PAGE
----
In 1950, Thomas Lucchese and his wife had returned to Queens: this time, across Flushing Bay in Malba. Gagliano died early in 1951 at his Long Island home, and Lucchese succeeded him. He made Vincent Rao his consigliere and Stefano LaSalle his underboss. Both men were born in Corleone (Vincent is of no relation to the trafficker, Joseph Rao) and had histories with the old Morello-Terranova Family that Luciano took over. LaSalle left with Reina and took over Giosue Gallucci’s East Harlem rackets when the camorrista was killed in 1915. When Rao, who controlled the plastering cartel put together by Gagliano, retired to Florida in the 1960s, Mariano Macaluso, another Corleonese, replaced him as consigliere. Mariano’s father, Marco, was one of the first officers in Morello’s Ignatz Florio building cooperative.

Tommy Lucchese

With Gagliano gone, Lucchese found himself in the crosshairs of federal investigators and newspaper journalists. The Kefauver hearings exposed him as a leader of the criminal underworld, and the successor to Costello as a kingmaker in New York. His private testimony was read into the public record at a hearing of the New York State Crime Commission. Immediately, Attorney General James P. McGranery moved to have Lucchese denaturalized and deported to Italy. Lucchese had been admitted as a US citizen in 1943, McGranery charged, by not reporting his arrests for murder—in 1928 for Cerasulo, and in 1930 for Pinzolo.

After Luciano was deported in 1946, the balance of power shifted to the more progressive Mafia Families in New York. Lucchese’s crime family was not the largest or most powerful in New York. He made concessions when it benefitted him—he quietly backed Genovese’s 1957 power play to put himself and Carlo Gambino in leadership—but he didn’t forget the hatred Joe Profaci inspired with his greed, and took a different tack, which won the loyalty of his own captains.

In 1962, Tommy Lucchese’s daughter, Frances, married Tommy Gambino, son of Carlo. Lucchese cut Gambino into one of his most lucrative rackets, hijacking freight from Idlewild Airport (renamed JFK in 1963) by controlling the freight handlers’ union.

In the summer of 1965, Lucchese went into the hospital and remained there for more than a year. He had heart trouble and more seriously, a brain tumor which would cause his death. In September 1966, a meeting nicknamed “Little Apalachin” was held at La Stella Restaurant in Queens to discuss the division of his rackets.

Lucchese went home to Lido Beach in April 1967 and died on 13 July 1967. He was 67. He was laid to rest in Calvary Cemetery in Woodside, Queens. His wife and son both died in the early Aughties and are interred with him.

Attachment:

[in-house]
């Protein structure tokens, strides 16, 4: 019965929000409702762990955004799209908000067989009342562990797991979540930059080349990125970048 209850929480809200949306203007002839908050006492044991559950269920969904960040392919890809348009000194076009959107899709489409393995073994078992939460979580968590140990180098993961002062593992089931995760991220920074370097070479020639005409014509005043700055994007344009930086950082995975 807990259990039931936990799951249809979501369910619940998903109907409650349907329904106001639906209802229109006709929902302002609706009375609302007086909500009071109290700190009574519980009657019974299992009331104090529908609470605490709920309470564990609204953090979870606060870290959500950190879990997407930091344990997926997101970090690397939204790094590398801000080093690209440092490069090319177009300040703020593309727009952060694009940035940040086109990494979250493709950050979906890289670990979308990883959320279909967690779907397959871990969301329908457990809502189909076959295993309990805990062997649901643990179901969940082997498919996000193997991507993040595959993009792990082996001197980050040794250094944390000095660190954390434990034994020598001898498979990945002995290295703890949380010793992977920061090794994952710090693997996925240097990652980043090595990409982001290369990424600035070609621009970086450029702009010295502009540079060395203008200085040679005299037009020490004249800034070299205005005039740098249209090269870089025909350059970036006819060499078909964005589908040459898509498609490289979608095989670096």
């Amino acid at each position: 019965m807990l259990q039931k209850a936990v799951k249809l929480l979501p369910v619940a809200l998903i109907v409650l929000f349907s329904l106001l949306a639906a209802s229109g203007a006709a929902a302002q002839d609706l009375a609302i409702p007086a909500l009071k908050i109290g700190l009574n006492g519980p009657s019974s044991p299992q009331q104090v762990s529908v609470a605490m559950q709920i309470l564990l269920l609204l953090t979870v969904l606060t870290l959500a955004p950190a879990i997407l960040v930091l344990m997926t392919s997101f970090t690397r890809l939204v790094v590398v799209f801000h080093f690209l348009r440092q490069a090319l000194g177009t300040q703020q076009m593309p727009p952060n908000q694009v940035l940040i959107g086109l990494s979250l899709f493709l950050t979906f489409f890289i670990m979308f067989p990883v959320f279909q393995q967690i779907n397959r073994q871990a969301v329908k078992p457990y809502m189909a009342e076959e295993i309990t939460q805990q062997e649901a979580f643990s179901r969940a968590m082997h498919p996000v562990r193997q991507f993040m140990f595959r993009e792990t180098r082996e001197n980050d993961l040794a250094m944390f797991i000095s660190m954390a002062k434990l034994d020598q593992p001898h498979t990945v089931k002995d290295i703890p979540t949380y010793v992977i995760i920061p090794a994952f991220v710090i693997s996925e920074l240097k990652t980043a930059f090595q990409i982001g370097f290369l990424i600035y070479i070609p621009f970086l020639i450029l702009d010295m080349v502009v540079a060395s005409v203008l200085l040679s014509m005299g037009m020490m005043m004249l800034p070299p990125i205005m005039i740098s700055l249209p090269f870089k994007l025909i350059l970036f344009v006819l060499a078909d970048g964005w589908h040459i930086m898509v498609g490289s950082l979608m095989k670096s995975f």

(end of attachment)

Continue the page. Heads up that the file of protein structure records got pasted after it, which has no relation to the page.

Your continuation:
Sources

A&E. (2020, December 27). Mobsters: Tommy Lucchese and The Mafia [Video]. YouTube. https://www.youtube.com/watch?v=aRiiWSonP0s 

Amoruso, D. (2001). Profile: Lucchese crime family boss Gaetano Lucchese. Gangsters, Inc. [Website]. https://gangstersinc.org/profiles/blogs/lucchese-boss-gaetano-lucchese 

Atto di nascita, Vincenzo Lucchese. (1828, August 8). Palermo (Sezione Oreto) (oggi Palermo). Record no. 103. https://www.antenati.san.beniculturali.it/ark:/12657/an_ua592935/LezeGMW  Image 107

Cipollini, C. (2017, July 13). Don’t dare call him ‘Three Finger Brown.’ The Mob Museum [Website]. https://themobmuseum.org/blog/lucchese-three-finger-brown-death-anniversary/ 

Critchley, D. (2009). The origin of organized crime in America: The New York City Mafia, 1891-1931. Routledge.

Hortis, C. A. (2014). The mob and the city: The hidden history of how the Mafia captured New York. Prometheus Books.

Hunt, T. (2007). White-collar mafioso: Tommy Lucchese (1899-1967). The American Mafia [Website]. https://mafiahistory.us/a010/f_tommylucchese.html

The Jeff Canarsie Podcast Network (MTR-TOTNHP). (2022, October 25). MTR, The Lucchese crime family history parts 1-3. https://www.youtube.com/watch?v=pP0wFg4YBsI 

M’Granery acts to deport Luchese to his native Italy. (1952, November 18). The New York Times. Pp. 1+ https://timesmachine.nytimes.com/timesmachine/1952/11/18/92676362.html 

Maas, P. (1968) The Valachi Papers. New York: G. P. Putnam’s Sons.

Marzlock, R. (2011, November 23). Tommy Lucchese, the quiet don in Malba. Queens Chronicle.

https://www.qchron.com/qboro/i_have_often_walked/tommy-lucchese-the-quiet-don-in-malba/article_35483f16-cd56-5fe1-be03-340aa3ccfc45.html

Raab, S. (2005). Five families: The rise, decline, and resurgence of America’s most powerful mafia empires. New York: St. Martin’s Press (Thomas Dunne Books).

Sing Sing Receiving Blotter, Thomas Luckese. (1922). No. 73617. New York State Archives; Albany, NY, USA; Sing Sing Prison, 1852-1938; Box: 32; Volume: 75 Ancestry.com. New York, U.S., Sing Sing Prison Admission Registers, 1865-1939 [database on-line]. Provo, UT, USA: Ancestry.com Operations, Inc., 2014.

10 year index of births, 1896-1905 Palermo. https://www.familysearch.org/ark:/61903/3:1:3Q9M-CSMZ-Y931-8?i=615 

10 year index of marriages, 1886-1895 Palermo. https://www.antenati.san.beniculturali.it/ark:/12657/an_ua877206/0Mx1nqv Image 323

Underworld king dies. (1967, July 14). The Express (Lock Haven, PA). P. 4. https://www.newspapers.com/newspage/5797503/